July 19 always sneaks up on me, but it always hits me hard. Eight years ago while playing soccer with a half dozen friends a burst of lighting knocked us all to the ground; everyone one rose to their feet except my friend Andrew. Each year, on the anniversary, I ask why everyone but Andrew lived to see another day. Each year my question is met with a deafening silence, but this year was slightly different. This year, I crossed into Oregon on July 19 after hiking nearly 1700 miles through the very long state of California.
A few miles after crossing into Oregon, the trail climbed to the top of a grassy crest. Several varieties of wildflowers garnished the hillside, and from the top of the crest I saw countless ridge lines receding to the horizon from every side. As I attempted to absorb the grandeur of the moment I recalled one of the oldest stories in Hebrew scripture. The book of Job speaks of a man who lives a very fruitful life but then loses everything. Throughout the story, Job asks God several deep questions. At the end of the story when God finally chooses to speak He doesn't even address the questions that Job asked; instead God speaks of His power and splendor found throughout creation and finally Job's acute perspective widens to see his small spot in the cosmos.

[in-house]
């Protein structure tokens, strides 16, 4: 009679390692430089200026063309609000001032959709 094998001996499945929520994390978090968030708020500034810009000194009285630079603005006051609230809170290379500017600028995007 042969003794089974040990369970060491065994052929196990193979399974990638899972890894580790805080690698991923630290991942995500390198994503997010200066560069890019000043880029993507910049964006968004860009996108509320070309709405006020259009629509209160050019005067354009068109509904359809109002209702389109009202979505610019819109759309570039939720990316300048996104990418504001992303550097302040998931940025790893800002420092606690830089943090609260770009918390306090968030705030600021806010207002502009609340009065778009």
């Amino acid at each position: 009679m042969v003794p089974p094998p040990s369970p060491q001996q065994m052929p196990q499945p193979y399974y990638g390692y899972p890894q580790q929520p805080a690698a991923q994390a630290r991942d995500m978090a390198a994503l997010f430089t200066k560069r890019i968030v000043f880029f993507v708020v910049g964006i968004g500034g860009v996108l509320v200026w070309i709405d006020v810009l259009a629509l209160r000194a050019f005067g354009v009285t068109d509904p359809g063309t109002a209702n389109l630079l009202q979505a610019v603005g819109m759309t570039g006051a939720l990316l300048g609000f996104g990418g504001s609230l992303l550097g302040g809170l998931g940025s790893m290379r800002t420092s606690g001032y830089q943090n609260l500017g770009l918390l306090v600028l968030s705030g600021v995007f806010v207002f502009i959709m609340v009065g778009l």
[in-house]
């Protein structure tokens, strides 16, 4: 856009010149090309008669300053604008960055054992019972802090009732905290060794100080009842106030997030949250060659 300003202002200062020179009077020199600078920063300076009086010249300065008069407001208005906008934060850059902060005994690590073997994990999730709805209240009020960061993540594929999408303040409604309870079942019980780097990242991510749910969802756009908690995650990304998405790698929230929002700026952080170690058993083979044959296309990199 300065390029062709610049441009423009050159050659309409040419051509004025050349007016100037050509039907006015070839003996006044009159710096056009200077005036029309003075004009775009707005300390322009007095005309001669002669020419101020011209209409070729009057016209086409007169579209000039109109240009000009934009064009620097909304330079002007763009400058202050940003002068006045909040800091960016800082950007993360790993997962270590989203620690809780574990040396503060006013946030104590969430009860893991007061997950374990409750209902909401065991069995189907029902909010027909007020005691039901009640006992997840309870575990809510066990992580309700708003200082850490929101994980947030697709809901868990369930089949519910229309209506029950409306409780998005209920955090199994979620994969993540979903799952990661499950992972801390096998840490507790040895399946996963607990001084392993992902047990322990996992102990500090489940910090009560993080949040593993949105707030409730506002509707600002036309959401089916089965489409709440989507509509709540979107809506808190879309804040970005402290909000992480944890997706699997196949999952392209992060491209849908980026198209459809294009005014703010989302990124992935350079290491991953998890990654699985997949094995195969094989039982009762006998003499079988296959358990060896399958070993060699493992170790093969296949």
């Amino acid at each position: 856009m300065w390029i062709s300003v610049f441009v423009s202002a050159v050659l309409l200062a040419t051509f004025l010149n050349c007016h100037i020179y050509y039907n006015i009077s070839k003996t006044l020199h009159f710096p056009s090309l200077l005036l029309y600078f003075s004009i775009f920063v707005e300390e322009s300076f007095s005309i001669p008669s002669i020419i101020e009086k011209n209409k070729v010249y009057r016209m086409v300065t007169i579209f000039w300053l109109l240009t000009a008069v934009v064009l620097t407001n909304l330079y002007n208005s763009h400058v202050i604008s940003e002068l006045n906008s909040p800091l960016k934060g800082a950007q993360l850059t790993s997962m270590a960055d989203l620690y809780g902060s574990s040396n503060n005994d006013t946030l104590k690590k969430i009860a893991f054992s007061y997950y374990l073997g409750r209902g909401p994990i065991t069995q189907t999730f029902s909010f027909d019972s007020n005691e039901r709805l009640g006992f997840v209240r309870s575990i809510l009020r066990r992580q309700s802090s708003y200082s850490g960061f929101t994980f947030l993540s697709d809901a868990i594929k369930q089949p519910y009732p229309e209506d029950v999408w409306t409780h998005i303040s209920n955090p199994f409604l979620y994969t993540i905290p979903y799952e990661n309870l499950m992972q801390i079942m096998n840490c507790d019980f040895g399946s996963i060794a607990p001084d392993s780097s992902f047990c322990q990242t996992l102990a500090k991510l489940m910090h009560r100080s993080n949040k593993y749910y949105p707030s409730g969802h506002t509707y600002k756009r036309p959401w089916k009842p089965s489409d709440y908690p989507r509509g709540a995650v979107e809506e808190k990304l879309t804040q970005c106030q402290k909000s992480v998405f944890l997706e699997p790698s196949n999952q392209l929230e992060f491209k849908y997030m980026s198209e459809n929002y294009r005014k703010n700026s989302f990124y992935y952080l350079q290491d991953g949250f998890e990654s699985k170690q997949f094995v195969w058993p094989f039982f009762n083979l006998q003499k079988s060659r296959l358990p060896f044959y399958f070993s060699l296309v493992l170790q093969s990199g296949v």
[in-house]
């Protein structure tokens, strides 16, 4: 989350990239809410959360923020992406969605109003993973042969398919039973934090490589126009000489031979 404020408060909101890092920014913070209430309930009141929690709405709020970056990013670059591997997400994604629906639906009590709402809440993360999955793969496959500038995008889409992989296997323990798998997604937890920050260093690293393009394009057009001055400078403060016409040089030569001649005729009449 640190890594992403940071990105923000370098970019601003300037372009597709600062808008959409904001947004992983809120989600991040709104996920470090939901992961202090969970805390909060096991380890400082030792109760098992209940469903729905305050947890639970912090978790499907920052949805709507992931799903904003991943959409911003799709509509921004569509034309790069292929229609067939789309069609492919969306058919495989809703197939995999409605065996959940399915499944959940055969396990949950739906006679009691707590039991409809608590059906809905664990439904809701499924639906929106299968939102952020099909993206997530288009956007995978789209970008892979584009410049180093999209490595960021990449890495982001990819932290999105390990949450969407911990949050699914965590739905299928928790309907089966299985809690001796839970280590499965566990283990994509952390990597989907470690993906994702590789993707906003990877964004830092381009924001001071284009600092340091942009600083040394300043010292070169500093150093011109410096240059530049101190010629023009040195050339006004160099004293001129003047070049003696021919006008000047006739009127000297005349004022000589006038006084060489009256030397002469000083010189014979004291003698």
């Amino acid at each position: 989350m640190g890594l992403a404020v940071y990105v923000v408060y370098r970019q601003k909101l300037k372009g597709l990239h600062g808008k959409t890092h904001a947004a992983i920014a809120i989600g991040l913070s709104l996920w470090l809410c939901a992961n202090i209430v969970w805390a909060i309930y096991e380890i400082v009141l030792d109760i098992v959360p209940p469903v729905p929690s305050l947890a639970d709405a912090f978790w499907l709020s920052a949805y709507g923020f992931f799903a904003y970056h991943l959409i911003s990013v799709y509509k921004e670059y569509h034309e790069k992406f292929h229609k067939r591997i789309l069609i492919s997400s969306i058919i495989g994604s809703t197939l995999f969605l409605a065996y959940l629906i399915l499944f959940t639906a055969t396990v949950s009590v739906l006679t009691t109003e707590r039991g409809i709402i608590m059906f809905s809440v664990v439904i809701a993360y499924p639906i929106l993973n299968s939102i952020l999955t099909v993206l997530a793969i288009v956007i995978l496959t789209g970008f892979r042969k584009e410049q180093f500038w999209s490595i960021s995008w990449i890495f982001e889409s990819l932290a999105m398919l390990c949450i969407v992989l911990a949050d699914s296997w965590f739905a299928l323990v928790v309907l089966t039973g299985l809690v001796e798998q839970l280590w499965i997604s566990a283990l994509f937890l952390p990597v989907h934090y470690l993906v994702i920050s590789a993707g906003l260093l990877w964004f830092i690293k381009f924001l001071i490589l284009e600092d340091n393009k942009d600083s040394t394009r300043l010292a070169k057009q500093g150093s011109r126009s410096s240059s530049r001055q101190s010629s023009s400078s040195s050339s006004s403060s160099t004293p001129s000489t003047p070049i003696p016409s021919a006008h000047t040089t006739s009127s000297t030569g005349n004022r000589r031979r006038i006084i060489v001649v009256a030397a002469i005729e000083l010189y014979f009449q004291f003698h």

Over the past 1700 miles I have witnessed countless views which help illustrate my smallness, and I'm learning to embrace the tension in which life seems to hang in the balance knowing my temporal vignettes of reality can never fully piece together the complexity of the cosmos. Job never heard the first chapter dialog between God and the Accuser which lead to his suffering. So I reside in the hope that, like Job, my story and Andrew's story extend beyond what is revealed within the limited spectrum of human understanding.